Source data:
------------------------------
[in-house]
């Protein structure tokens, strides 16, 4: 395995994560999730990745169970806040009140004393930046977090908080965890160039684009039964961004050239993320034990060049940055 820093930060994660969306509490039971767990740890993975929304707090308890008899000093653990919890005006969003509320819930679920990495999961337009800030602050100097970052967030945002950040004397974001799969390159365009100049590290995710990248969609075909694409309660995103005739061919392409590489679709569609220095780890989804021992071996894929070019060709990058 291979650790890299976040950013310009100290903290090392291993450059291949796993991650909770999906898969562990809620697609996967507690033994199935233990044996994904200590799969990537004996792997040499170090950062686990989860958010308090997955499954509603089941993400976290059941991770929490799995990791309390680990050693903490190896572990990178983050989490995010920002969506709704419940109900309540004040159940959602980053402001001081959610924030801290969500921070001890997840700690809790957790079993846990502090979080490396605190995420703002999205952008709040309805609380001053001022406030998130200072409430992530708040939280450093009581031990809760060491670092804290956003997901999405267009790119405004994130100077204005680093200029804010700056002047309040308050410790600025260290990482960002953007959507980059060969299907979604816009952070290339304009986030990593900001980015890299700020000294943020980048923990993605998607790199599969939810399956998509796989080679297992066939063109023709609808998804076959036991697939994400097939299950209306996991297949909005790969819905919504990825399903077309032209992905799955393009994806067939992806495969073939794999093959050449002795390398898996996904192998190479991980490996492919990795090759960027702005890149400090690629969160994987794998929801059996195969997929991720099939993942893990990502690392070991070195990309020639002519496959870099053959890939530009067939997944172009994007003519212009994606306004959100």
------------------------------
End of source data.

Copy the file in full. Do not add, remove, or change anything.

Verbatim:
[in-house]
């Protein structure tokens, strides 16, 4: 395995994560999730990745169970806040009140004393930046977090908080965890160039684009039964961004050239993320034990060049940055 820093930060994660969306509490039971767990740890993975929304707090308890008899000093653990919890005006969003509320819930679920990495999961337009800030602050100097970052967030945002950040004397974001799969390159365009100049590290995710990248969609075909694409309660995103005739061919392409590489679709569609220095780890989804021992071996894929070019060709990058 291979650790890299976040950013310009100290903290090392291993450059291949796993991650909770999906898969562990809620697609996967507690033994199935233990044996994904200590799969990537004996792997040499170090950062686990989860958010308090997955499954509603089941993400976290059941991770929490799995990791309390680990050693903490190896572990990178983050989490995010920002969506709704419940109900309540004040159940959602980053402001001081959610924030801290969500921070001890997840700690809790957790079993846990502090979080490396605190995420703002999205952008709040309805609380001053001022406030998130200072409430992530708040939280450093009581031990809760060491670092804290956003997901999405267009790119405004994130100077204005680093200029804010700056002047309040308050410790600025260290990482960002953007959507980059060969299907979604816009952070290339304009986030990593900001980015890299700020000294943020980048923990993605998607790199599969939810399956998509796989080679297992066939063109023709609808998804076959036991697939994400097939299950209306996991297949909005790969819905919504990825399903077309032209992905799955393009994806067939992806495969073939794999093959050449002795390398898996996904192998190479991980490996492919990795090759960027702005890149400090690629969160994987794998929801059996195969997929991720099939993942893990990502690392070991070195990309020639002519496959870099053959890939530009067939997944172009994007003519212009994606306004959100």